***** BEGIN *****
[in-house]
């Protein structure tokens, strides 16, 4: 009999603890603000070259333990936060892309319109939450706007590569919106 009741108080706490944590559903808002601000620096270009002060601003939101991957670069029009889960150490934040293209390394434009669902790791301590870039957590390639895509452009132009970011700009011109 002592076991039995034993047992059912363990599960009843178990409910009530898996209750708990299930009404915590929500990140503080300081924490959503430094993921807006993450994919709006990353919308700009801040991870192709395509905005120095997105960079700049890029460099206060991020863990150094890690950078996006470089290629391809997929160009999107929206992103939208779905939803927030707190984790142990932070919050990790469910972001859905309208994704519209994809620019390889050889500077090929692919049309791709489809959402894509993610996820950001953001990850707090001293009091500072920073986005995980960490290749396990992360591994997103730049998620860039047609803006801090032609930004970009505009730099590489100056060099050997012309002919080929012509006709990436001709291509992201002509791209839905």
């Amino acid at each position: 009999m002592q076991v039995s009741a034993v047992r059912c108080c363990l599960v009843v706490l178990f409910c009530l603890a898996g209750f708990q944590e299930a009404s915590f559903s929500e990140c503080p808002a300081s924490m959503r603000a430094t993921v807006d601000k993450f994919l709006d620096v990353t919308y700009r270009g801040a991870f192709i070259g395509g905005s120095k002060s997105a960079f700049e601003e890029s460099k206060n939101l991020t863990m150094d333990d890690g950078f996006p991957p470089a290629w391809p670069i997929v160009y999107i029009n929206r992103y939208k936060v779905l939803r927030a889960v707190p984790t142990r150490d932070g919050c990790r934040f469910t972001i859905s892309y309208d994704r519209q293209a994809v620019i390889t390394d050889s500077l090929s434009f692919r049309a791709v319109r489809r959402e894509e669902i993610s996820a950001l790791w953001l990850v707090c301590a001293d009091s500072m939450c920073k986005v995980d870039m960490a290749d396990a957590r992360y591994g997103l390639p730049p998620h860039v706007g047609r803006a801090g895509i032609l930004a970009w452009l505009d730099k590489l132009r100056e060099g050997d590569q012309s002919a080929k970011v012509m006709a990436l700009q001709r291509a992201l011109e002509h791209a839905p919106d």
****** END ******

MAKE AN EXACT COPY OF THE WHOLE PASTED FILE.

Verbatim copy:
[in-house]
């Protein structure tokens, strides 16, 4: 009999603890603000070259333990936060892309319109939450706007590569919106 009741108080706490944590559903808002601000620096270009002060601003939101991957670069029009889960150490934040293209390394434009669902790791301590870039957590390639895509452009132009970011700009011109 002592076991039995034993047992059912363990599960009843178990409910009530898996209750708990299930009404915590929500990140503080300081924490959503430094993921807006993450994919709006990353919308700009801040991870192709395509905005120095997105960079700049890029460099206060991020863990150094890690950078996006470089290629391809997929160009999107929206992103939208779905939803927030707190984790142990932070919050990790469910972001859905309208994704519209994809620019390889050889500077090929692919049309791709489809959402894509993610996820950001953001990850707090001293009091500072920073986005995980960490290749396990992360591994997103730049998620860039047609803006801090032609930004970009505009730099590489100056060099050997012309002919080929012509006709990436001709291509992201002509791209839905």
């Amino acid at each position: 009999m002592q076991v039995s009741a034993v047992r059912c108080c363990l599960v009843v706490l178990f409910c009530l603890a898996g209750f708990q944590e299930a009404s915590f559903s929500e990140c503080p808002a300081s924490m959503r603000a430094t993921v807006d601000k993450f994919l709006d620096v990353t919308y700009r270009g801040a991870f192709i070259g395509g905005s120095k002060s997105a960079f700049e601003e890029s460099k206060n939101l991020t863990m150094d333990d890690g950078f996006p991957p470089a290629w391809p670069i997929v160009y999107i029009n929206r992103y939208k936060v779905l939803r927030a889960v707190p984790t142990r150490d932070g919050c990790r934040f469910t972001i859905s892309y309208d994704r519209q293209a994809v620019i390889t390394d050889s500077l090929s434009f692919r049309a791709v319109r489809r959402e894509e669902i993610s996820a950001l790791w953001l990850v707090c301590a001293d009091s500072m939450c920073k986005v995980d870039m960490a290749d396990a957590r992360y591994g997103l390639p730049p998620h860039v706007g047609r803006a801090g895509i032609l930004a970009w452009l505009d730099k590489l132009r100056e060099g050997d590569q012309s002919a080929k970011v012509m006709a990436l700009q001709r291509a992201l011109e002509h791209a839905p919106d």